But you have to start somewhere; the British started before the 20th Century was two decades old, with the Thorneycroft Seaplane Lighter: a ship. That carried aircraft. An aircraft, in fact: singular. And it was on its own for the taking off and landing.

It might sound a little mad but the concept worked so well for the Royal Navy that they built 46 of them. There was one "survivor" known, but it was stuck in the mud and corroded away.

And then a maritime journalist spotted one in the Thames -- stuck, rusting, but remarkably intact!

It is presently being restored and will be displayed at the Fleet Air Arm Musem: an aircraft carrier not much larger than a modest modern houseboat; but an aircraft carrier all the same.
* Originally required to have no border farther than a half-day's horseback ride from the county seat. Not a bad idea, especially in light of modern-day fuel prices.

Friday, March 4, 2011


Clock parts -- for instance, the easily-breakable glass over the dial -- gears, hands and a staggering lot more: Timesavers. I may be able to put my vintage hamshack clock back in service!

Battery eliminators for very old radios: delightful versions housed in cases styled like classic radio batteries can be found at Antique Radios, Inc. Or you can get them with a plain case, if you'd rather. Since the older battery sets usually have you juggling a high-current 6V "A" battery (lead-acid, originally, and who wouldn't want that in the parlor?), several "B" batteries of up to 180 Volts (if you'd gone all out and bought a big loudspeaker) and "C" batteries for tube bias in the 4.5 to 45 Volt range, you can see that a nice battery eliminator would be a thing of beauty. Back in the days when wall-socket juice was the most modern of modern conveniences, a little company called Raytheon turned exactly that product into a lasting legacy; they're still building high-end electronic widgetry today.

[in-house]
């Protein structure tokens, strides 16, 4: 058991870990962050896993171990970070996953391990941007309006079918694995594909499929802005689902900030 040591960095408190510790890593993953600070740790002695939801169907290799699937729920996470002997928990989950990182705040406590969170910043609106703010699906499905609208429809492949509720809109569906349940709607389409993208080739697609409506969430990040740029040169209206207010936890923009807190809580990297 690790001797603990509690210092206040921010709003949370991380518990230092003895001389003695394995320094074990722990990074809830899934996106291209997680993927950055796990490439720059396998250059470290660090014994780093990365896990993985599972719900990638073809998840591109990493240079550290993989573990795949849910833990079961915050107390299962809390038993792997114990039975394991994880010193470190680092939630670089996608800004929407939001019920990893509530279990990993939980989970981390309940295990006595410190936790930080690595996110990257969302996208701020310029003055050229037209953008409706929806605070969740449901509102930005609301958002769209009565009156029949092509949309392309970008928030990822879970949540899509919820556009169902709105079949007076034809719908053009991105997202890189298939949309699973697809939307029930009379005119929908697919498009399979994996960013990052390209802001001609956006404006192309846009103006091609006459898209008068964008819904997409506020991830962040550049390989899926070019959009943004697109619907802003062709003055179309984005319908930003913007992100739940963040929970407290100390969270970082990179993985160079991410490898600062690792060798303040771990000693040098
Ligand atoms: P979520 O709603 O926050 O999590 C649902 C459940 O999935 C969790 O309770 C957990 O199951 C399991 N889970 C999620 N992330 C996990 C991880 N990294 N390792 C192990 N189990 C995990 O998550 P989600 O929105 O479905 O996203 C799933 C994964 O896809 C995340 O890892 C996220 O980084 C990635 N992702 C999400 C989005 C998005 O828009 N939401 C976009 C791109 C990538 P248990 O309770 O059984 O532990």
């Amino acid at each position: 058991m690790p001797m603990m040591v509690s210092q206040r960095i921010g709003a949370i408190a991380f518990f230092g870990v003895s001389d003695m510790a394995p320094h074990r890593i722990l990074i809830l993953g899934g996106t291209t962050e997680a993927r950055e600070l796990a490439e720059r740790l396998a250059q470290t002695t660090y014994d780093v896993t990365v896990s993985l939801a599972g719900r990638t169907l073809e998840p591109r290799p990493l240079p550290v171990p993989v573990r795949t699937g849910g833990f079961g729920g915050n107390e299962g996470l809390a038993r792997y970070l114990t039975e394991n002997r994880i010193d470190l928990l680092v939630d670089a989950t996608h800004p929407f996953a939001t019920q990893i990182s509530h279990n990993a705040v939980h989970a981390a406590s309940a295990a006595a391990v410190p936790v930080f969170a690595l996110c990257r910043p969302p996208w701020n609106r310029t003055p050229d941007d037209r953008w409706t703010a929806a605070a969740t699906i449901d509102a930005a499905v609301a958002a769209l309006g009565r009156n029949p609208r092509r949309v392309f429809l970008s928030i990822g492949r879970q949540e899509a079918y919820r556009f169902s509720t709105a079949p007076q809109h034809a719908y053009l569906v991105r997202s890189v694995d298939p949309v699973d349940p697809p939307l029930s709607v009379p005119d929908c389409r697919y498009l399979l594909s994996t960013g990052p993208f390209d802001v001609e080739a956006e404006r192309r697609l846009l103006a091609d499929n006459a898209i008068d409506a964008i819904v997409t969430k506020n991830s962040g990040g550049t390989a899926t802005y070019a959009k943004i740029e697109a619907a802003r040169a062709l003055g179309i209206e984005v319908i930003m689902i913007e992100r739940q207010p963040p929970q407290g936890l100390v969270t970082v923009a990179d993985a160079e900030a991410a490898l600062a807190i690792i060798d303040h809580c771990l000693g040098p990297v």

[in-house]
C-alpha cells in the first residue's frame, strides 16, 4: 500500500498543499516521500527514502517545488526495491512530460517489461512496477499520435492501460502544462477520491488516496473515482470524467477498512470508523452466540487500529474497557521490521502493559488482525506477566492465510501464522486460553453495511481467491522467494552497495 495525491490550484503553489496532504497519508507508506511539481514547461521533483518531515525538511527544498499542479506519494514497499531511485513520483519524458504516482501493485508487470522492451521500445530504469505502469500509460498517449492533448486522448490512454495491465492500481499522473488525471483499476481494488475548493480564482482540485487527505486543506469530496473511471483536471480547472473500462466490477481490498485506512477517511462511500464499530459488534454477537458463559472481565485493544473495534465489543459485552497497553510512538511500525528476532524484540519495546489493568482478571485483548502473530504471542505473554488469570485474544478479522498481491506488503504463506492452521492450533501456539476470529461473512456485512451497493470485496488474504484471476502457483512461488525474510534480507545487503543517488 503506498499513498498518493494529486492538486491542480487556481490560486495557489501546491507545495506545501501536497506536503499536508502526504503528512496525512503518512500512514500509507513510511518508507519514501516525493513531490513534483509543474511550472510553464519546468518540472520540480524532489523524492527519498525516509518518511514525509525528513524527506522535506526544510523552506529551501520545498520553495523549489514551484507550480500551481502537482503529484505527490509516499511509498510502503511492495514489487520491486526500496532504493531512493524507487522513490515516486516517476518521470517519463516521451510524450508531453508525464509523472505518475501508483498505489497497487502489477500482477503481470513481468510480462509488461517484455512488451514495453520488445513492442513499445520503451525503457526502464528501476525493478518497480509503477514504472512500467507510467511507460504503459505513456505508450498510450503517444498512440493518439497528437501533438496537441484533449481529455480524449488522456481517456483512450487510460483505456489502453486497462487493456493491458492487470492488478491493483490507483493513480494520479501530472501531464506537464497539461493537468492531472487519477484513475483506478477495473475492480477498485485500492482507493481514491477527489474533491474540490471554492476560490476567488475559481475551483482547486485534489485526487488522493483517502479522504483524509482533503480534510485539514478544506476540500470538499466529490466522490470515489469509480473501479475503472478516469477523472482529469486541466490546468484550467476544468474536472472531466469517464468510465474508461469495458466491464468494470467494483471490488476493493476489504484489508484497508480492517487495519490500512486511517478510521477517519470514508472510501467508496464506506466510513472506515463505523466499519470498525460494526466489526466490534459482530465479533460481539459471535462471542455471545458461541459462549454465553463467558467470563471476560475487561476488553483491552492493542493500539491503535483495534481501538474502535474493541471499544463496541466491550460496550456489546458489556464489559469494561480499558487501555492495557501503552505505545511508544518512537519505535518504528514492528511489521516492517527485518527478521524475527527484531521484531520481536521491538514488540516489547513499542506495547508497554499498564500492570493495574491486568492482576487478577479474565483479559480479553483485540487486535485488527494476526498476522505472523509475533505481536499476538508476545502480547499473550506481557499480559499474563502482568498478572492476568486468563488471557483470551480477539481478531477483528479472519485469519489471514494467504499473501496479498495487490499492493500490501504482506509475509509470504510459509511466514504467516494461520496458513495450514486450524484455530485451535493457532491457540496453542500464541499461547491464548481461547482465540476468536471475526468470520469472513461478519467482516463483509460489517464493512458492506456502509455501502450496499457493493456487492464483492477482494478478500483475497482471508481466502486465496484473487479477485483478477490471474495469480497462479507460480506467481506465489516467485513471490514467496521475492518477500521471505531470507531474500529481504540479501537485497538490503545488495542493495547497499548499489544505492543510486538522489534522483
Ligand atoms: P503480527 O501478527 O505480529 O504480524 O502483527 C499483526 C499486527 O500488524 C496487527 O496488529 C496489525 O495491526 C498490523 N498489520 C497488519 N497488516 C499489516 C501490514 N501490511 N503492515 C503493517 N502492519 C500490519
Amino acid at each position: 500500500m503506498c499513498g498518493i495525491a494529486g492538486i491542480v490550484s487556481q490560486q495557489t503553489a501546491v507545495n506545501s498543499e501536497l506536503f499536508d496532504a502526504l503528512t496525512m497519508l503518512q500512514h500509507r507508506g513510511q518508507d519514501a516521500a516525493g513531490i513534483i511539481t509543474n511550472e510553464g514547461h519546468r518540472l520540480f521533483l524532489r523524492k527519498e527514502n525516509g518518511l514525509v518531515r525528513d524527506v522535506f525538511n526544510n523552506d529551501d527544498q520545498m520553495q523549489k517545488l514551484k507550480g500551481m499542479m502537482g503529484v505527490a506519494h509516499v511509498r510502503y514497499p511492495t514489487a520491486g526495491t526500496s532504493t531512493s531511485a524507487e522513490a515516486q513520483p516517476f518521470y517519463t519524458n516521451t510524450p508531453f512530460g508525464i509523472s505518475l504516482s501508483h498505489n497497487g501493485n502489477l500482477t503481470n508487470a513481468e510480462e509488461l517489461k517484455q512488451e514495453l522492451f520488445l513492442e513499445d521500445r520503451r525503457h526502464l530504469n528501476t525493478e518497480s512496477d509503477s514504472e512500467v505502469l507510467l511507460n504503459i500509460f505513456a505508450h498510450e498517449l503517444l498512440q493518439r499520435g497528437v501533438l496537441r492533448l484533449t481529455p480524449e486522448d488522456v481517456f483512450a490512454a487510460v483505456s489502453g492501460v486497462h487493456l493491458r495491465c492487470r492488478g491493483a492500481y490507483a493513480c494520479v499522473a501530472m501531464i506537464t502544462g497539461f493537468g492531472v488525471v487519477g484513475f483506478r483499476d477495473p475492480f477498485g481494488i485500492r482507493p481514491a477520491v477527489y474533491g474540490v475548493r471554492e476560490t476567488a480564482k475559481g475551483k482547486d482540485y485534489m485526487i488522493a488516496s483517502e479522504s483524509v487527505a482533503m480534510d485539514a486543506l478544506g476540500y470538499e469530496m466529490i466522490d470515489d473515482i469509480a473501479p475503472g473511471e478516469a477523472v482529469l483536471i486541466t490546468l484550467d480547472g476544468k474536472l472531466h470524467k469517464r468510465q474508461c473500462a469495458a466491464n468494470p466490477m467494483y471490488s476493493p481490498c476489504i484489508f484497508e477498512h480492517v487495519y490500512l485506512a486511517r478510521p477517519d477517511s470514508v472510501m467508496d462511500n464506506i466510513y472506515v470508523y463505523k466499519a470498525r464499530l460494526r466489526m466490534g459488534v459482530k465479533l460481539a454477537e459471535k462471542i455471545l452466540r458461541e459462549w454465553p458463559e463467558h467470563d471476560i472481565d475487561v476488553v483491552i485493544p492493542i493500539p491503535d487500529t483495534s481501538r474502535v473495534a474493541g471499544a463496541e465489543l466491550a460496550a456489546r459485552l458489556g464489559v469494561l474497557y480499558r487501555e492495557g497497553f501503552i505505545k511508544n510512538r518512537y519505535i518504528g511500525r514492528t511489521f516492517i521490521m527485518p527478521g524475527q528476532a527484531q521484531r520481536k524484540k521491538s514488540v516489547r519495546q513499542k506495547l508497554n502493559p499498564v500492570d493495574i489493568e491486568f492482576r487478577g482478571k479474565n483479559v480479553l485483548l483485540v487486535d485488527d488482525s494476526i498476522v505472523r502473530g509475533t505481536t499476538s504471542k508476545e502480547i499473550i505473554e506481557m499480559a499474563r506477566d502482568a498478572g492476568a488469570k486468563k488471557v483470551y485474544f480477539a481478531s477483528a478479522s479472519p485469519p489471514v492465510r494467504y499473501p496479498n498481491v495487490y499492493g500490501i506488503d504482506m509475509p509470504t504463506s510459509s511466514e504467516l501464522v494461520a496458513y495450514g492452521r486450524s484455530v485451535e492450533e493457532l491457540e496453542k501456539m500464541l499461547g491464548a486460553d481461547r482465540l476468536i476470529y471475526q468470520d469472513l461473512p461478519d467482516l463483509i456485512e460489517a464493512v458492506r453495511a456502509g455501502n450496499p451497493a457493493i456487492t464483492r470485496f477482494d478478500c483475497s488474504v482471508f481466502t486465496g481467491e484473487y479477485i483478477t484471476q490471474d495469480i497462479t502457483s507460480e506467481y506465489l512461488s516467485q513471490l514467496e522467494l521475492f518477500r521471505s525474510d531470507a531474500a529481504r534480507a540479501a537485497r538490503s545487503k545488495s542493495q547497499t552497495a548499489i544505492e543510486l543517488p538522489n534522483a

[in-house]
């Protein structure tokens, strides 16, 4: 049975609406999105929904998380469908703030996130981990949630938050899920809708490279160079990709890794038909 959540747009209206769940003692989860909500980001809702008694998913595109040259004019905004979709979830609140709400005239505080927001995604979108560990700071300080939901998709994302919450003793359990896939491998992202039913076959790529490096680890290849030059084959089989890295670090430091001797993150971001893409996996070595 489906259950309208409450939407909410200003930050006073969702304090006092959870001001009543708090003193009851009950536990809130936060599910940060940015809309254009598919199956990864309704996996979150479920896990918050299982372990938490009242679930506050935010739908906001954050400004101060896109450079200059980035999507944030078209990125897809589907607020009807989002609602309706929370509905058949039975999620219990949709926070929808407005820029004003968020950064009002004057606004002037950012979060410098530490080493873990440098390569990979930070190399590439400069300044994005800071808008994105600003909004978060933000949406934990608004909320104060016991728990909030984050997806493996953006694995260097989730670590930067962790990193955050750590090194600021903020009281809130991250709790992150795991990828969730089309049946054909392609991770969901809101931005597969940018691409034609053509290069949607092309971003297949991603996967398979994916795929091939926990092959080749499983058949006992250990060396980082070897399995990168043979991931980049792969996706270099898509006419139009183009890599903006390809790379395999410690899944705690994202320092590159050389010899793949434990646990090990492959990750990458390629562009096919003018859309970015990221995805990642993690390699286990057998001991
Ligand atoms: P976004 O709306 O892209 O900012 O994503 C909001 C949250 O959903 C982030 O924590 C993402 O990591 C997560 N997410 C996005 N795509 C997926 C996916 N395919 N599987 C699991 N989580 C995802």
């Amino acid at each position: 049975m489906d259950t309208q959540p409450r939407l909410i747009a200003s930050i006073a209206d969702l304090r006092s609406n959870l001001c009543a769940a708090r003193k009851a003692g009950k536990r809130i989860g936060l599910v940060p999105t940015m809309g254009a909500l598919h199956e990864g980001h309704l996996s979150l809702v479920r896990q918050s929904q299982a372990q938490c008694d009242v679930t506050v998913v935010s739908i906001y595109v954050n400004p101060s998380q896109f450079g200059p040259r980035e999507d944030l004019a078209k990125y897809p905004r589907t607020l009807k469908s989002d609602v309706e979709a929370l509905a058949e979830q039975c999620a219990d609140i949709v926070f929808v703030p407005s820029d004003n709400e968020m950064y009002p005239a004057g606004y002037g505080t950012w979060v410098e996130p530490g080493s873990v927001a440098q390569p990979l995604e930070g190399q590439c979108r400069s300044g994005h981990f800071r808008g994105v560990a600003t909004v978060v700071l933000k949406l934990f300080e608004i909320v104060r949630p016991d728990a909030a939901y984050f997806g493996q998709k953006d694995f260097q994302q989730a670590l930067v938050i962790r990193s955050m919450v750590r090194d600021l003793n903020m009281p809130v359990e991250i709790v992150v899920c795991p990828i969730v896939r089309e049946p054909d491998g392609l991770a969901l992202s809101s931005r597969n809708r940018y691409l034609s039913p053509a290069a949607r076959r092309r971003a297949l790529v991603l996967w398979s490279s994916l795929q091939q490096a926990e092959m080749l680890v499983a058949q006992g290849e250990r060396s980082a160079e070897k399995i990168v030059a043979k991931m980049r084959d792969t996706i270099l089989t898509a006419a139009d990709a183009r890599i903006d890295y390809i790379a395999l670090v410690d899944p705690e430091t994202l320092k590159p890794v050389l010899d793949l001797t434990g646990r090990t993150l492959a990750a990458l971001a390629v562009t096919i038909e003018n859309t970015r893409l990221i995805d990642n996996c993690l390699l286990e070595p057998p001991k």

The source or inspiration of these links would be FB ham operator W1UJR. If you like classic ham gear, you'll want to see what's in his hamshack.

Thursday, March 3, 2011


At first glance, you might well ask, "Ultimate what?"
[click for a much larger version]
The "73" Ultimate Telegraph Transmitter, is what; more familiarly, a telegraph key. This company built a dizzying array of versions and sizes, from fancy all-chrome versions with a high degree of fit and finish to lower-priced amateur editions with exactly enough hand finishing to function. The majority of them were squarish (like mine) and came with a nice metal cover (missing from mine). They used at least two different operating mechanisms, with the one shown above being a little more common. They are very small -- 2-1/8" by 3-3/8" is typical, though at least one was much smaller. And it is the amateur version, solid but a little rough.